- Reckless Kelly’s history of relationships goes back more than 30 years.
‘I’m a little bit country, I’m a little bit rock ’n’ roll,” sang toothy pop siblings Donny and Marie Osmond back in the 1970s. Today, Reckless Kelly co-founders Cody and Willy Braun are basically the opposite: a lot country, a lot rock ’n’ roll, and not nearly enough pop to be embraced by the Nashville music industry.
Granted, the Austin band’s 2016 album Sunset Motel did reach No. 11 on the Billboard country chart, but it did so with virtually no radio airplay.
“Country radio, to me, has always been mostly pop,” says Cody, whose duties in the band include electric guitar, fiddle, mandolin and backing vocals. “They’re not going to rock the boat. They’re not gonna really have much to say other than, you know, shake your ass and have a good time. And once in a while, you’ll get a dead grandparent song or something. And there’s people who love it, and that’s great. But our band definitely doesn’t fit in that slot, and it never really did.”
Reckless Kelly’s most recent album, Bulletproof Live, is a case in point. Released in June, it was recorded during last year’s West Coast tour in which they performed the 2008 breakthrough album in its entirety.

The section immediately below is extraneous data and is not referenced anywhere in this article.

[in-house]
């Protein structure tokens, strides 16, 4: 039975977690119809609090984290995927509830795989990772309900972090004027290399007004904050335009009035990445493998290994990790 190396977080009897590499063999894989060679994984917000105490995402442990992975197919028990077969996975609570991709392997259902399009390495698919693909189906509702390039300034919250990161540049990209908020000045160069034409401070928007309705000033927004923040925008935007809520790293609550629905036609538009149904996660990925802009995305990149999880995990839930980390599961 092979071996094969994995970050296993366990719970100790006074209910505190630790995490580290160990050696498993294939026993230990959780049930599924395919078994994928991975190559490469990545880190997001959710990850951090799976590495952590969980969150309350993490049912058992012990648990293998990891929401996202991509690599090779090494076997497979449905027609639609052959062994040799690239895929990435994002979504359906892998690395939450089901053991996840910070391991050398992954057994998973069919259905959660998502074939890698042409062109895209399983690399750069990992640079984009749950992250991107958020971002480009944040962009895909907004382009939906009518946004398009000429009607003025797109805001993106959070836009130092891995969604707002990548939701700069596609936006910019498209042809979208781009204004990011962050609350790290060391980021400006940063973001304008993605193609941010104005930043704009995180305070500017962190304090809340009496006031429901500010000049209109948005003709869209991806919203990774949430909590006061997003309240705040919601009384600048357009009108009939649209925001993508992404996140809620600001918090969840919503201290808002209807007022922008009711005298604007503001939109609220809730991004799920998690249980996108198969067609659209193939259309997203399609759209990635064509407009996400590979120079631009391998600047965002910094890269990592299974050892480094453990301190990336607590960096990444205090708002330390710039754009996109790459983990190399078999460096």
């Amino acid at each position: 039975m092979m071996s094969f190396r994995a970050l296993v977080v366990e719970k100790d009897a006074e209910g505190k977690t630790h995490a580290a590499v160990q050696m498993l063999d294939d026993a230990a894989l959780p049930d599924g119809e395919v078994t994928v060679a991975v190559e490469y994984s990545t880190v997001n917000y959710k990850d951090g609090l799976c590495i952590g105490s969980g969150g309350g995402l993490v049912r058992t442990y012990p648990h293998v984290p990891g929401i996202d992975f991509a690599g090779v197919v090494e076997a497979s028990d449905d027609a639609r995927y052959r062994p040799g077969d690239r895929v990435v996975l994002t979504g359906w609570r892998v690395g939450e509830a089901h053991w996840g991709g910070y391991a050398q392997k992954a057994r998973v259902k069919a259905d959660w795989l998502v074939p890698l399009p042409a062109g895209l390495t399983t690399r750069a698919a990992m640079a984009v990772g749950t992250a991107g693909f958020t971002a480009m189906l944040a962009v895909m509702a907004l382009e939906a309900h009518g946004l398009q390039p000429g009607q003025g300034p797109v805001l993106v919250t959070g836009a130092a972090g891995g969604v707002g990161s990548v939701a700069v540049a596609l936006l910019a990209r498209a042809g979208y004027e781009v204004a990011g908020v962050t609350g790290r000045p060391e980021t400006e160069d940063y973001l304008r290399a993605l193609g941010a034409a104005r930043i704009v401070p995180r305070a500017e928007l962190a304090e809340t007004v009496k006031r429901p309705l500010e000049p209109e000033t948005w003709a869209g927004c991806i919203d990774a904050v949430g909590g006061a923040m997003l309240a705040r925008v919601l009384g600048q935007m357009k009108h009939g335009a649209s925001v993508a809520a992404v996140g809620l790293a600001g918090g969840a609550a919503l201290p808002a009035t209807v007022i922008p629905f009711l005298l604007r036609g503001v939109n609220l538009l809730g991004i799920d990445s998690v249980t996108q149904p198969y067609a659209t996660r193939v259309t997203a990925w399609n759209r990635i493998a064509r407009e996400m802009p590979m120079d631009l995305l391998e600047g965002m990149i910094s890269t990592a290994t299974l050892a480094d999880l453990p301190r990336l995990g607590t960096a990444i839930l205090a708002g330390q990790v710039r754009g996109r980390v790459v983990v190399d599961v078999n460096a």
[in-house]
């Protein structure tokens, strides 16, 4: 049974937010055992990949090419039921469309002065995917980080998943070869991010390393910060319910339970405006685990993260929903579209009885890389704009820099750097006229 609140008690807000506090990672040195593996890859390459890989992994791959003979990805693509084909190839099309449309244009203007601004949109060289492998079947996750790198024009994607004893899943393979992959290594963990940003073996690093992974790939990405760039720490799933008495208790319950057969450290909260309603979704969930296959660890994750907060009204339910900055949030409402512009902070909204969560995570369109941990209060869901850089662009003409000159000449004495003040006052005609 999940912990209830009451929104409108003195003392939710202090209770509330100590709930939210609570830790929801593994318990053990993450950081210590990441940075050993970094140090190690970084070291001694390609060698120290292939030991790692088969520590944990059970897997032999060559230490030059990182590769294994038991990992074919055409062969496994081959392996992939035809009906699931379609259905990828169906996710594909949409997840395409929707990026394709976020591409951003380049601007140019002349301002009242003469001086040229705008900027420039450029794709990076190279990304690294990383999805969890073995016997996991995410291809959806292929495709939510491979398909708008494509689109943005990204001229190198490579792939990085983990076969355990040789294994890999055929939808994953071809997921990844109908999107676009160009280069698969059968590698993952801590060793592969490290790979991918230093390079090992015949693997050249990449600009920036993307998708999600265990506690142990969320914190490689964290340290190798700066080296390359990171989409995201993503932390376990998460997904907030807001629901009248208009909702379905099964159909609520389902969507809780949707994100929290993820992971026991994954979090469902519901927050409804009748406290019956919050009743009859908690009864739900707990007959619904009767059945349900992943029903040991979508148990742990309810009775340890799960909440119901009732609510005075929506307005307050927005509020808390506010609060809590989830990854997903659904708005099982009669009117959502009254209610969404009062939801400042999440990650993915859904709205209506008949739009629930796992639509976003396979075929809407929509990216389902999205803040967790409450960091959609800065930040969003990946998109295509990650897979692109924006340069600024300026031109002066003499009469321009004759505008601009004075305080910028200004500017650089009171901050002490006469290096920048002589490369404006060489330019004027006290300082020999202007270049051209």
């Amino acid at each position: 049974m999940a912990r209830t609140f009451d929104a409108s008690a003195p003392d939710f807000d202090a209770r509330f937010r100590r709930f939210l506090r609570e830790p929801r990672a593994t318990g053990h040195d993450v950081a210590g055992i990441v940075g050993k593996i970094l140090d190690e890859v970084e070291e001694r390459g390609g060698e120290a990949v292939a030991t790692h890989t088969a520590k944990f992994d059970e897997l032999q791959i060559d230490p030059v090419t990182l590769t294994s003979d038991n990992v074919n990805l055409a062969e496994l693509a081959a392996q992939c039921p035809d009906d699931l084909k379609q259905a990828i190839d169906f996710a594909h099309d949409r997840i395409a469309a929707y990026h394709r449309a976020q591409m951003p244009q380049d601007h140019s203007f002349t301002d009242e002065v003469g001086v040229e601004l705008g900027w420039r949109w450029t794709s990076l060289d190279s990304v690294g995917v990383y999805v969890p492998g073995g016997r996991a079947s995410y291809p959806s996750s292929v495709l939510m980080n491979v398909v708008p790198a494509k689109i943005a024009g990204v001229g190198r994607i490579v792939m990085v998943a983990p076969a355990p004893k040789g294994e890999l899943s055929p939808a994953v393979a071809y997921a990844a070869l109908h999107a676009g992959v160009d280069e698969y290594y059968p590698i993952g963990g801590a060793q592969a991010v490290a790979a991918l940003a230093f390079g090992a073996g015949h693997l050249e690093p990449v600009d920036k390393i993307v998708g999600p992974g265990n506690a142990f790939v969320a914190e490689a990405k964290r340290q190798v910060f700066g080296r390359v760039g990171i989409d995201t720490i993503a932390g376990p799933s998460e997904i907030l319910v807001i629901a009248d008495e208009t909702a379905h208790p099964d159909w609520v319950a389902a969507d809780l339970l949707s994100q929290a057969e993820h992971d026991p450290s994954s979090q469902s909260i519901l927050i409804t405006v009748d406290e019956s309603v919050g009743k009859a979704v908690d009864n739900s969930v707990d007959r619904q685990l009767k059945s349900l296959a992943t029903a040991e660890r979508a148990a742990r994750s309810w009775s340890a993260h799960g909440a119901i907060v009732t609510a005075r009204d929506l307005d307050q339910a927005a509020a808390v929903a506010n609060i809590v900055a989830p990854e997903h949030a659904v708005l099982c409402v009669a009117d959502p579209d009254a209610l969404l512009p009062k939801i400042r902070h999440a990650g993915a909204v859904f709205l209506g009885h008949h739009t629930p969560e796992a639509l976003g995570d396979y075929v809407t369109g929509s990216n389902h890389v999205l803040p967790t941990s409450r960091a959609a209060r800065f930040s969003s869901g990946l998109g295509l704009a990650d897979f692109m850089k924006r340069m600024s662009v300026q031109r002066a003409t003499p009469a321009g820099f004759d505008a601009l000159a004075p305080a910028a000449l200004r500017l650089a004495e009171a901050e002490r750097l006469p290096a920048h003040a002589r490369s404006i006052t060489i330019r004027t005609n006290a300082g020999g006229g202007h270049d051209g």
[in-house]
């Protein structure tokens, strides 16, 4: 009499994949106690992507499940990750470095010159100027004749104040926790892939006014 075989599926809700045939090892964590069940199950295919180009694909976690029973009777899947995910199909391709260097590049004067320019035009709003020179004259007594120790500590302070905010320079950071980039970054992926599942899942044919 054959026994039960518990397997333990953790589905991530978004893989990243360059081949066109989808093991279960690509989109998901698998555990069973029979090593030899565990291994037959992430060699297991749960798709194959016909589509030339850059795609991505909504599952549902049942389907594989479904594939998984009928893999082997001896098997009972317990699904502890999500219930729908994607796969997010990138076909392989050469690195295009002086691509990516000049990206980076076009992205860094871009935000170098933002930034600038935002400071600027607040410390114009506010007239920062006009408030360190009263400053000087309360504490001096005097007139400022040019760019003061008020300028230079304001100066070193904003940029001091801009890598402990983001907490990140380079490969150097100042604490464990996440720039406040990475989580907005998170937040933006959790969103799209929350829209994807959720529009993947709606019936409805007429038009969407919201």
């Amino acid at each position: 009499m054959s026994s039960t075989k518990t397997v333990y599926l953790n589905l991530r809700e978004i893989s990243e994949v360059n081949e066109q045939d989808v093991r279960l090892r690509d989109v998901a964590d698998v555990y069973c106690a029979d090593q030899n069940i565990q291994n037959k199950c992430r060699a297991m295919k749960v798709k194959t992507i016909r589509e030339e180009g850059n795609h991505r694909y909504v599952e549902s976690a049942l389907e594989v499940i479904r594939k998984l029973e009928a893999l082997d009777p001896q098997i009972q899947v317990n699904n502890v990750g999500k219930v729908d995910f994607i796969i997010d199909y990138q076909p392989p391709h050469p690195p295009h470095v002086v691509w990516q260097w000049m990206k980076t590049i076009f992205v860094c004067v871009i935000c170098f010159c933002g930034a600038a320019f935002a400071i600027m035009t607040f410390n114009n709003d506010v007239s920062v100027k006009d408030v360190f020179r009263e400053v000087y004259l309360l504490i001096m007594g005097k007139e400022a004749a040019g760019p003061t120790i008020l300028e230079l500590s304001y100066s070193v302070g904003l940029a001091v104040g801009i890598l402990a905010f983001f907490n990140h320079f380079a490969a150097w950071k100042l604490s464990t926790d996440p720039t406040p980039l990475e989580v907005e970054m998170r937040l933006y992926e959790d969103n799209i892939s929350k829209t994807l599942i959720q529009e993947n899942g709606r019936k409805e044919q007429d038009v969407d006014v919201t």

The timeless themes of love, heartbreak and life on the road are well-represented, but so are political critiques like the Katrina-inspired “God Forsaken Town” and the anti-war “American Blood.” Those themes are timeless, too.
“That’s history in a nutshell,” says Cody. “Everything repeats itself. No matter how bloody the battle, as soon as there’s a break in the action, people always want to go right back into war.”
While Reckless Kelly’s history goes back some 20 years, Cody and Willy began playing music together more than a decade before that while growing up in Idaho. They were toddlers when their father gave them a quarter-size fiddle and half-size guitar. Before long, they were out on the road, with their brothers Gary and Micky, as part of their dad’s Western swing outfit. By the time they reached high school, their family band had recorded three albums and played The Tonight Show twice.
Ultimately, Cody and Willy made their way to Austin, which was then the epicenter of the nascent Americana scene. There, they began sharing stages with alt-rock heroes like Alejandro Escovedo.
“Alejandro was just a big influence on us,” says Cody, whose band has covered Escovedo’s songs live, if our math is correct, more than 200 times. “He’s always had really cool deep dark story-songs, and then matches that with just really awesome rock and roll. That’s something we try to do, as well.”
After their current 40-city tour is finished, Reckless Kelly will head back to Austin to mix their next album with Jim Scott, whose past clients have included Tom Petty and Wilco.
“We’re happy just being able to do this music on our own terms,” says Cody. “We try to make music that we love, and hope other people like it too. That’s really all we do.”